Osgood-Schlatter Disease is a common cause of knee pain in adolescents and young adults. This disease is the result of inflammation of the growth plate near the kneecap from repeated overuse.
WHAT CAUSES OSGOOD-SCHLATTER DISEASE?
As the body develops, growth plates made from cartilage can be found at the ends of bones like the shins and femur. These growth plates allow our bones to become longer until we reach puberty. In the tibia, a bony prominence called the tibial tuberosity can be found overlapping the growth plates in the uppermost portion of the shin. This is also where the patellar tendon attaches. Excessive movements like running or jumping cause the quadriceps muscles to pull on the patellar tendon, which then pulls on the tibial tuberosity. This repetitive stress causes an inflammatory reaction, leading to pain and a bony tender bump just below the kneecap.
Who is at Risk?
The disorder, often referred to as part of “growing pains,” is seen most often in active, athletic adolescents and teens. Osgood-Schlatter Disease typically develops in children between the ages of 12 and 18. Children who participate in sports that involve running, jumping, and swift changes of direction, such as soccer, basketball, and ballet, are at higher risk than children who do not participate in sports.
SIGNS AND SYMPTOMS OF OSGOOD-SCHLATTER DISEASE
Symptoms of Osgood-Schlatter Disease usually begin after a recent growth spurt. Signs to look for include:
- Knee pain that may increase with activity and decrease with rest
- Swelling or tenderness in the knee
- A bony bump just below the knee
The pain associated with Osgood-Schlatter Disease varies from person to person. Some have only mild pain while performing certain activities, especially running and jumping. For others, the pain is nearly constant and debilitating. It usually occurs in just one knee, but sometimes it develops in both knees.
HOW LONG DOES OSGOOD-SCHLATTER DISEASE TAKE TO HEAL?
This condition can last from weeks to months and may recur until your child has stopped growing. Sometimes, even after the child has fully grown, pain and discomfort can still be felt.
AT-HOME EXERCISES FOR KNEE PAIN ASSOCIATED WITH OSGOOD-SCHLATTER DISEASE
Good flexibility can not only help prevent the onset of Osgood-Schlatter Disease, but it can also help boost recovery. Below are two gentle and easy stretches that can be done at home to help improve flexibility and release any lingering tension.
Standing Quad Stretch
- Stand in front of a chair and hold on to it with one hand.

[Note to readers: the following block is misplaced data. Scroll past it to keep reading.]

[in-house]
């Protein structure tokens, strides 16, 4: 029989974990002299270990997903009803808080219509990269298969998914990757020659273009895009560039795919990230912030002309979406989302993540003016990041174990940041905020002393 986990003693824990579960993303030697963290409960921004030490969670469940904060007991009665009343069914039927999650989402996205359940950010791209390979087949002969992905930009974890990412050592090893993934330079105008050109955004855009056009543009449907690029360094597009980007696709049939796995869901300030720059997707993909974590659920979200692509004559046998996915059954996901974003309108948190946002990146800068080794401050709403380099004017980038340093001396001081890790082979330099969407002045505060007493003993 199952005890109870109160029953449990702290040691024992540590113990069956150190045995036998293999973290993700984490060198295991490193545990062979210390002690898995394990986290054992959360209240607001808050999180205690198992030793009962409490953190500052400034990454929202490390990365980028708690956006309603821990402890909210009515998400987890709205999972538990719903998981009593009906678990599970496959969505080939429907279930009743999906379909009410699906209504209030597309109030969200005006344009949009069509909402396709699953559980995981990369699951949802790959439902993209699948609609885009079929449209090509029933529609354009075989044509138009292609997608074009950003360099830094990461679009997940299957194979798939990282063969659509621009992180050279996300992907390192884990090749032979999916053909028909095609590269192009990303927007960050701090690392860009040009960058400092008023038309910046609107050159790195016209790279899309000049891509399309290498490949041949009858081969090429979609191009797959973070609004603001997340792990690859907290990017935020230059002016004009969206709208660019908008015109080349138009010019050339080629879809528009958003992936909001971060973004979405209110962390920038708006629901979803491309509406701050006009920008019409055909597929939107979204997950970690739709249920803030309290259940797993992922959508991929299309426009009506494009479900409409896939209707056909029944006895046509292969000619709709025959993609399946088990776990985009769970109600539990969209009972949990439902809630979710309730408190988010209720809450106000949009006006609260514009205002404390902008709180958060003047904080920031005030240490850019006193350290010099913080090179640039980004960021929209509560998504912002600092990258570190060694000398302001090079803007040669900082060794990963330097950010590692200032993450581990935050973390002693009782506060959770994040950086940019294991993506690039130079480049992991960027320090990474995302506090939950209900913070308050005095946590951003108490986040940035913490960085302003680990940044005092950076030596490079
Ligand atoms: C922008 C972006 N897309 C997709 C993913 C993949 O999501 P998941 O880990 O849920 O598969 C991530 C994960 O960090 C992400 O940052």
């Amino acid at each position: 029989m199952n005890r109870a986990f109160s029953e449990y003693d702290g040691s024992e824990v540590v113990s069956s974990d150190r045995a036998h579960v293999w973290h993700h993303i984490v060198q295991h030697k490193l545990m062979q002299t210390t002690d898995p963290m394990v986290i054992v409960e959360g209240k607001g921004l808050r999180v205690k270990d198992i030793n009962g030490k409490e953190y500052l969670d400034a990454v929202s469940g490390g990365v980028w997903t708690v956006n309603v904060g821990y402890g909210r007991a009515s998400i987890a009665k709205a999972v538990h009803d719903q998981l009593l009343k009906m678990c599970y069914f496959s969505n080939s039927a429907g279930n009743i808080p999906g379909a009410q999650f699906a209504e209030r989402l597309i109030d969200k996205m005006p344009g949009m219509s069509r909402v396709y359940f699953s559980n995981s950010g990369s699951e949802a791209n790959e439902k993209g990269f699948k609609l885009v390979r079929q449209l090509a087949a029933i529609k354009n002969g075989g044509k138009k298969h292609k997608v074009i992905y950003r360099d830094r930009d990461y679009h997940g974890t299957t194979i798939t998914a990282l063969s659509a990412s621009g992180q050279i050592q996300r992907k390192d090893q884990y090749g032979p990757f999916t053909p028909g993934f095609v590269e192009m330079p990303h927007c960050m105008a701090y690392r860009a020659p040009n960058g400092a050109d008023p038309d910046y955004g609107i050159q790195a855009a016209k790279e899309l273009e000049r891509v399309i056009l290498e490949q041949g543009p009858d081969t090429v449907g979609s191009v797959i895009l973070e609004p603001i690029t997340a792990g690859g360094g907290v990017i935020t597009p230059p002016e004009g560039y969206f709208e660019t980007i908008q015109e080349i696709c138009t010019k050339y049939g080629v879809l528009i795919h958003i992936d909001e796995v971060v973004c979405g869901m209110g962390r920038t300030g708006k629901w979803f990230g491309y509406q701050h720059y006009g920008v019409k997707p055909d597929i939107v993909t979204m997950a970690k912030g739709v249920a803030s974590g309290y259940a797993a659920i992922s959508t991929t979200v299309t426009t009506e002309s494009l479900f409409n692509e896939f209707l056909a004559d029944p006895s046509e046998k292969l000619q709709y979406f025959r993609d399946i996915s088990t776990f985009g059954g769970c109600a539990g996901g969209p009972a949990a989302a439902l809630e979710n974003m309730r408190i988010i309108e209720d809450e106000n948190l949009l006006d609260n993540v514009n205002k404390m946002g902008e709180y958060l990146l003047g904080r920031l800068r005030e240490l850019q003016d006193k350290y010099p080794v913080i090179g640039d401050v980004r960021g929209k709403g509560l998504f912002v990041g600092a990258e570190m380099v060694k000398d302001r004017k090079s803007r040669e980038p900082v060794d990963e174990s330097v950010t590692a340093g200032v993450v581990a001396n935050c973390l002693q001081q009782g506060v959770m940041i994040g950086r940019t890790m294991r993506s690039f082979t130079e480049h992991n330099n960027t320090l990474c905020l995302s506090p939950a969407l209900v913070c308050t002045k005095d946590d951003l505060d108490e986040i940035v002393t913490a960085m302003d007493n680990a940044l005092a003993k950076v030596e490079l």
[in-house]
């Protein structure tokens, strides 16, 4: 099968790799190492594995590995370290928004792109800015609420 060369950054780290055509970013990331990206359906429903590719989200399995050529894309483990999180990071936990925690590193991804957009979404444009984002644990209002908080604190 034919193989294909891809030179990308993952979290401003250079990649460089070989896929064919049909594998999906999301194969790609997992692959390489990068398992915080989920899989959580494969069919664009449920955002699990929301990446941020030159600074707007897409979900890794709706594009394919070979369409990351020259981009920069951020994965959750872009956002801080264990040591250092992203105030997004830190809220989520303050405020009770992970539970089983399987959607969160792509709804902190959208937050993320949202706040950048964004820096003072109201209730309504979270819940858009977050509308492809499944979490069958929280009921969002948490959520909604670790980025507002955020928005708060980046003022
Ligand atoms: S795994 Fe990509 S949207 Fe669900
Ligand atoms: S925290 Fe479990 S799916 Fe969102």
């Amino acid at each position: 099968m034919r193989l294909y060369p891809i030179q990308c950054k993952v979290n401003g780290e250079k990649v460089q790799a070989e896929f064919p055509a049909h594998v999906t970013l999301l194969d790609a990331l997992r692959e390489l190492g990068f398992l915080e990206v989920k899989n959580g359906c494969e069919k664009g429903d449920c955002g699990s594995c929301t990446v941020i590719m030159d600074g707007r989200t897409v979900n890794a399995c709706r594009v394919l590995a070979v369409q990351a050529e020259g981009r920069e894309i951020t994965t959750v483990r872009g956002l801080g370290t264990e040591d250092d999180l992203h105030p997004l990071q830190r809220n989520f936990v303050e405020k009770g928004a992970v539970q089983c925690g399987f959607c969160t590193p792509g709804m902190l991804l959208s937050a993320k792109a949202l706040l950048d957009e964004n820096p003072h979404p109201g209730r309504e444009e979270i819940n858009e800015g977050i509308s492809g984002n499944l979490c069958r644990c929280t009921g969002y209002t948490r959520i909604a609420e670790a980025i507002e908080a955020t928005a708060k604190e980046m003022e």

- Grab the top of the ankle with the hand on the same side of the leg being stretched and pull your foot towards your buttock until you feel a gentle stretch in front of the thigh.
- Hold the stretch, keeping your lower back neutral.
- Repeat the stretch on the opposite leg.
- Complete 2 sets of no more than 60-second holds twice per day.
Hamstring Stretch with Resistance Band
- While lying face up, begin by placing the band under the foot.
- With the band securely placed, raise the leg up by flexing the hip and knee.
- The foot will be slightly flexed with the toes pointing upwards. This is the starting position.
- Slowly straighten the knee by pushing the heel towards the ceiling.
- You will feel a stretch in the back of the thigh.
- Hold the stretch for 30 – 45 seconds, then return to the starting position.
- Complete 3 sets of 30 – 45 second holds, twice a day.
TRADITIONAL TREATMENT METHODS FOR OSGOOD-SCHLATTER DISEASE
Although most cases do get better on their own, recovery typically takes several weeks or months. Adolescents can continue to play sports if the activity does not cause pain, but activity and lack of proper treatment can prolong recovery. As a result, rest and avoidance of athletic activity is usually recommended, along with medication for pain and swelling.
AIRROSTI OSGOOD-SCHLATTER DISEASE DIAGNOSIS, TREATMENT, AND RELIEF
At Airrosti, we focus on treating injuries like Osgood-Schlatter Disease directly at the source. Unlike traditional methods of treatment, Airrosti’s method eliminates pain in an average of three visits, based on patient-reported outcomes.
Reviewed by Casey Crisp, Doctor of Chiropractic
Disclaimer: Always consult with your doctor before starting any exercise program. If you experience any numbness, tingling or reproduction of your symptoms, please contact your doctor.
- Growing Pains: Understanding Osgood-Schlatter Disease
- 3 Exercises to Relieve Knee Pain